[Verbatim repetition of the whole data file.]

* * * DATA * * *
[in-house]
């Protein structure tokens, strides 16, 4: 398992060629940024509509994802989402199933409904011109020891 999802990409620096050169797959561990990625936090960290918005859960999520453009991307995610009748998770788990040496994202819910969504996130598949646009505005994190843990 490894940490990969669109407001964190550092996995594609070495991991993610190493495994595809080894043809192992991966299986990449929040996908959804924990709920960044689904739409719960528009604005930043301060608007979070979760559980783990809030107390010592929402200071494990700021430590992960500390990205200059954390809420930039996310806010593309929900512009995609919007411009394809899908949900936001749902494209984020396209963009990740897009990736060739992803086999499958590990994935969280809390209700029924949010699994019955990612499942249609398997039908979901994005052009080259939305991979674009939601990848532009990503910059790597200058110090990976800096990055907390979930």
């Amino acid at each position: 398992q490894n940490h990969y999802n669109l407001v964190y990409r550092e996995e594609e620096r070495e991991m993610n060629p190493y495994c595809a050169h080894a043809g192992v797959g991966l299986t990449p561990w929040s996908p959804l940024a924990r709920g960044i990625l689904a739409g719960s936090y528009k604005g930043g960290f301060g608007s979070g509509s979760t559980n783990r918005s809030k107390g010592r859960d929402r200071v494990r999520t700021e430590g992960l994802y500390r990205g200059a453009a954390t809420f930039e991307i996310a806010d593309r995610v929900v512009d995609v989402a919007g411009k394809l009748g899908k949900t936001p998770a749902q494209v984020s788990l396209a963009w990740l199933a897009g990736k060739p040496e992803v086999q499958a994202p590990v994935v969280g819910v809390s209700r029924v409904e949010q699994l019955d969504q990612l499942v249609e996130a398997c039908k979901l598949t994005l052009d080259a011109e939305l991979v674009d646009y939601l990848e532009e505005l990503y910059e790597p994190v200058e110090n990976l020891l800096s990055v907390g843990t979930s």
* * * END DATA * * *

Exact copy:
[in-house]
């Protein structure tokens, strides 16, 4: 398992060629940024509509994802989402199933409904011109020891 999802990409620096050169797959561990990625936090960290918005859960999520453009991307995610009748998770788990040496994202819910969504996130598949646009505005994190843990 490894940490990969669109407001964190550092996995594609070495991991993610190493495994595809080894043809192992991966299986990449929040996908959804924990709920960044689904739409719960528009604005930043301060608007979070979760559980783990809030107390010592929402200071494990700021430590992960500390990205200059954390809420930039996310806010593309929900512009995609919007411009394809899908949900936001749902494209984020396209963009990740897009990736060739992803086999499958590990994935969280809390209700029924949010699994019955990612499942249609398997039908979901994005052009080259939305991979674009939601990848532009990503910059790597200058110090990976800096990055907390979930």
């Amino acid at each position: 398992q490894n940490h990969y999802n669109l407001v964190y990409r550092e996995e594609e620096r070495e991991m993610n060629p190493y495994c595809a050169h080894a043809g192992v797959g991966l299986t990449p561990w929040s996908p959804l940024a924990r709920g960044i990625l689904a739409g719960s936090y528009k604005g930043g960290f301060g608007s979070g509509s979760t559980n783990r918005s809030k107390g010592r859960d929402r200071v494990r999520t700021e430590g992960l994802y500390r990205g200059a453009a954390t809420f930039e991307i996310a806010d593309r995610v929900v512009d995609v989402a919007g411009k394809l009748g899908k949900t936001p998770a749902q494209v984020s788990l396209a963009w990740l199933a897009g990736k060739p040496e992803v086999q499958a994202p590990v994935v969280g819910v809390s209700r029924v409904e949010q699994l019955d969504q990612l499942v249609e996130a398997c039908k979901l598949t994005l052009d080259a011109e939305l991979v674009d646009y939601l990848e532009e505005l990503y910059e790597p994190v200058e110090n990976l020891l800096s990055v907390g843990t979930s």